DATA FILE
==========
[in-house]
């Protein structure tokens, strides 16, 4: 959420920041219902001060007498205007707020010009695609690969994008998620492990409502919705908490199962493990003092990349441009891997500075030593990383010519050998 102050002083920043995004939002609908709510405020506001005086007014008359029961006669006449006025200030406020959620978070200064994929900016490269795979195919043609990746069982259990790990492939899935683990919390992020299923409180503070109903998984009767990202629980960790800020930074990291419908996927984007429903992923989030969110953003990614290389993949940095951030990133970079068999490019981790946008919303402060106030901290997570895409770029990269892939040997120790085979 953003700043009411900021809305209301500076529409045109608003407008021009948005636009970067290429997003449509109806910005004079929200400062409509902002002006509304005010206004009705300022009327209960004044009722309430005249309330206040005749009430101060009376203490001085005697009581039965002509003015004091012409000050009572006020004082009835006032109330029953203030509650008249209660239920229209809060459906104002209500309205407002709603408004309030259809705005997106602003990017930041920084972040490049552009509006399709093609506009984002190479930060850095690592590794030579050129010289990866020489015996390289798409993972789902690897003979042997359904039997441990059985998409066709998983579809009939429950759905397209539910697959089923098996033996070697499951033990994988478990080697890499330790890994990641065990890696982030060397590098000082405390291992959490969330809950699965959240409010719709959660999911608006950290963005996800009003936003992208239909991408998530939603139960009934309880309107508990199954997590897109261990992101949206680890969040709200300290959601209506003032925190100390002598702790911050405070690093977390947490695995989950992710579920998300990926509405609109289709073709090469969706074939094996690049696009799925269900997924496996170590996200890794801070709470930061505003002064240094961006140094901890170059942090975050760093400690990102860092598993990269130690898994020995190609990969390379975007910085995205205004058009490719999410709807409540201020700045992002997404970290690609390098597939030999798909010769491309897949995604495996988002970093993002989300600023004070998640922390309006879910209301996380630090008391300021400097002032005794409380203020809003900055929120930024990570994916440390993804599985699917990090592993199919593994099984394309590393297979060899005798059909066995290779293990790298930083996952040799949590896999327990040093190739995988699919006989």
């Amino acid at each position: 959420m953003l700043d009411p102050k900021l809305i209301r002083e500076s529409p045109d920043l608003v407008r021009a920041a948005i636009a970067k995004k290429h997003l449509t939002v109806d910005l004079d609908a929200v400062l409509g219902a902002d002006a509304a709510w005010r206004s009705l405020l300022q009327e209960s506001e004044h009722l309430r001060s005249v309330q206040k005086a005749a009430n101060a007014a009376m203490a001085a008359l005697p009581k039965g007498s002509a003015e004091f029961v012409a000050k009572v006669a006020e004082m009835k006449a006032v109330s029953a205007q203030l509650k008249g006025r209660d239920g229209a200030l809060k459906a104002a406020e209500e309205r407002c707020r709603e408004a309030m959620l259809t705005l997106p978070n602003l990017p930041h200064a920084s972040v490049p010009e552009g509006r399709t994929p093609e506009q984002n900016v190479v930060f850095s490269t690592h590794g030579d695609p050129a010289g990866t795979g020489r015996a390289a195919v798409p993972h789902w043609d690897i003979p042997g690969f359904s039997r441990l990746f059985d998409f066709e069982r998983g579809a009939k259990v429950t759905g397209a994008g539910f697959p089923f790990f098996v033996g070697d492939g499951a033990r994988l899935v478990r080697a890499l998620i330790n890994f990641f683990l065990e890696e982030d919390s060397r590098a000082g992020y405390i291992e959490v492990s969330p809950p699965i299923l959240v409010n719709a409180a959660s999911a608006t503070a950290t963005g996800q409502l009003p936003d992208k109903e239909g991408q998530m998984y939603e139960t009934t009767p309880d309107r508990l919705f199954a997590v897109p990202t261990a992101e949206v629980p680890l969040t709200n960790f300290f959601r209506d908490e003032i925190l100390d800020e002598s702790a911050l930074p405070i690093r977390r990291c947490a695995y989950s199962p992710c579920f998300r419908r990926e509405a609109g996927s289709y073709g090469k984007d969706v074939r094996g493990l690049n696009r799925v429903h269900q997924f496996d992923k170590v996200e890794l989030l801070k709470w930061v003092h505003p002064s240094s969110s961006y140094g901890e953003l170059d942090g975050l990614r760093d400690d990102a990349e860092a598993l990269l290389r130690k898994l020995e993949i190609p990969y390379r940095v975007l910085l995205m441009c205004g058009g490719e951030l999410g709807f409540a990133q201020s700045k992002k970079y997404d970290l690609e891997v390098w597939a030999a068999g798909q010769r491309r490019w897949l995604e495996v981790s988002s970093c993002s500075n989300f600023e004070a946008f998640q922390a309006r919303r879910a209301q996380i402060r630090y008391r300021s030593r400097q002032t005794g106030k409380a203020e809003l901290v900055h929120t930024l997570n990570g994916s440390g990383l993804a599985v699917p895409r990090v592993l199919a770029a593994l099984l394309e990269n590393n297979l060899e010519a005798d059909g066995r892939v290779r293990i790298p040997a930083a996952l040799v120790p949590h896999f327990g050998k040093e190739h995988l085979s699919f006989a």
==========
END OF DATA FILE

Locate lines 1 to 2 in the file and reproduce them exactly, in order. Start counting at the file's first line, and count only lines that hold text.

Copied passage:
[in-house]
């Protein structure tokens, strides 16, 4: 959420920041219902001060007498205007707020010009695609690969994008998620492990409502919705908490199962493990003092990349441009891997500075030593990383010519050998 102050002083920043995004939002609908709510405020506001005086007014008359029961006669006449006025200030406020959620978070200064994929900016490269795979195919043609990746069982259990790990492939899935683990919390992020299923409180503070109903998984009767990202629980960790800020930074990291419908996927984007429903992923989030969110953003990614290389993949940095951030990133970079068999490019981790946008919303402060106030901290997570895409770029990269892939040997120790085979 953003700043009411900021809305209301500076529409045109608003407008021009948005636009970067290429997003449509109806910005004079929200400062409509902002002006509304005010206004009705300022009327209960004044009722309430005249309330206040005749009430101060009376203490001085005697009581039965002509003015004091012409000050009572006020004082009835006032109330029953203030509650008249209660239920229209809060459906104002209500309205407002709603408004309030259809705005997106602003990017930041920084972040490049552009509006399709093609506009984002190479930060850095690592590794030579050129010289990866020489015996390289798409993972789902690897003979042997359904039997441990059985998409066709998983579809009939429950759905397209539910697959089923098996033996070697499951033990994988478990080697890499330790890994990641065990890696982030060397590098000082405390291992959490969330809950699965959240409010719709959660999911608006950290963005996800009003936003992208239909991408998530939603139960009934309880309107508990199954997590897109261990992101949206680890969040709200300290959601209506003032925190100390002598702790911050405070690093977390947490695995989950992710579920998300990926509405609109289709073709090469969706074939094996690049696009799925269900997924496996170590996200890794801070709470930061505003002064240094961006140094901890170059942090975050760093400690990102860092598993990269130690898994020995190609990969390379975007910085995205205004058009490719999410709807409540201020700045992002997404970290690609390098597939030999798909010769491309897949995604495996988002970093993002989300600023004070998640922390309006879910209301996380630090008391300021400097002032005794409380203020809003900055929120930024990570994916440390993804599985699917990090592993199919593994099984394309590393297979060899005798059909066995290779293990790298930083996952040799949590896999327990040093190739995988699919006989």